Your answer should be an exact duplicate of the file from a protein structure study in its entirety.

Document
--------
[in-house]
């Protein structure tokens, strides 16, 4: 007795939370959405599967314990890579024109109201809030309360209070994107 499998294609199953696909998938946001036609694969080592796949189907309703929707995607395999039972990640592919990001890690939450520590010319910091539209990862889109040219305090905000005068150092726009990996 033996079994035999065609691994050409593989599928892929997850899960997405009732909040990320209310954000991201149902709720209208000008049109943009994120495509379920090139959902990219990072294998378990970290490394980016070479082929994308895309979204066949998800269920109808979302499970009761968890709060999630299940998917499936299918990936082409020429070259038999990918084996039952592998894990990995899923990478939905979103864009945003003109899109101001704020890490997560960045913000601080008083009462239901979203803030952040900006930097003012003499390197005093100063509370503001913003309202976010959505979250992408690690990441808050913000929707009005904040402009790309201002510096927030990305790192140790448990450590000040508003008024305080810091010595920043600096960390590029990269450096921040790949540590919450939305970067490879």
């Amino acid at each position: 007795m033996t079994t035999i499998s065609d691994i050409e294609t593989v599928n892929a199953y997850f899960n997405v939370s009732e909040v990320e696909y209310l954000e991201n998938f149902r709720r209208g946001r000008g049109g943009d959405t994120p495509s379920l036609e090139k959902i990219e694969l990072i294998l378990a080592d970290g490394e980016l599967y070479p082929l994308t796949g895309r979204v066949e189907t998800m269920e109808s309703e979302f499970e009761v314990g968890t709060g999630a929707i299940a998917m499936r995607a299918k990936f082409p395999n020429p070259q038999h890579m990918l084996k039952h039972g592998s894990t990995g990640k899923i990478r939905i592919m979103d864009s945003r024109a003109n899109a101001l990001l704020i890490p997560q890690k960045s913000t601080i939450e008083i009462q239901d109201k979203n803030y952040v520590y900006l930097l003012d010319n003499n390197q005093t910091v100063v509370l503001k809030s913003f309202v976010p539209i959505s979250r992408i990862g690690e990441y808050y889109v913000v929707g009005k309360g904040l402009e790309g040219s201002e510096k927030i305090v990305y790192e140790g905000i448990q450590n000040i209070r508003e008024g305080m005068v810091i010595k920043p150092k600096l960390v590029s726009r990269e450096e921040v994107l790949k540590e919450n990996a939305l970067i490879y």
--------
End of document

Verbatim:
[in-house]
């Protein structure tokens, strides 16, 4: 007795939370959405599967314990890579024109109201809030309360209070994107 499998294609199953696909998938946001036609694969080592796949189907309703929707995607395999039972990640592919990001890690939450520590010319910091539209990862889109040219305090905000005068150092726009990996 033996079994035999065609691994050409593989599928892929997850899960997405009732909040990320209310954000991201149902709720209208000008049109943009994120495509379920090139959902990219990072294998378990970290490394980016070479082929994308895309979204066949998800269920109808979302499970009761968890709060999630299940998917499936299918990936082409020429070259038999990918084996039952592998894990990995899923990478939905979103864009945003003109899109101001704020890490997560960045913000601080008083009462239901979203803030952040900006930097003012003499390197005093100063509370503001913003309202976010959505979250992408690690990441808050913000929707009005904040402009790309201002510096927030990305790192140790448990450590000040508003008024305080810091010595920043600096960390590029990269450096921040790949540590919450939305970067490879």
């Amino acid at each position: 007795m033996t079994t035999i499998s065609d691994i050409e294609t593989v599928n892929a199953y997850f899960n997405v939370s009732e909040v990320e696909y209310l954000e991201n998938f149902r709720r209208g946001r000008g049109g943009d959405t994120p495509s379920l036609e090139k959902i990219e694969l990072i294998l378990a080592d970290g490394e980016l599967y070479p082929l994308t796949g895309r979204v066949e189907t998800m269920e109808s309703e979302f499970e009761v314990g968890t709060g999630a929707i299940a998917m499936r995607a299918k990936f082409p395999n020429p070259q038999h890579m990918l084996k039952h039972g592998s894990t990995g990640k899923i990478r939905i592919m979103d864009s945003r024109a003109n899109a101001l990001l704020i890490p997560q890690k960045s913000t601080i939450e008083i009462q239901d109201k979203n803030y952040v520590y900006l930097l003012d010319n003499n390197q005093t910091v100063v509370l503001k809030s913003f309202v976010p539209i959505s979250r992408i990862g690690e990441y808050y889109v913000v929707g009005k309360g904040l402009e790309g040219s201002e510096k927030i305090v990305y790192e140790g905000i448990q450590n000040i209070r508003e008024g305080m005068v810091i010595k920043p150092k600096l960390v590029s726009r990269e450096e921040v994107l790949k540590e919450n990996a939305l970067i490879y």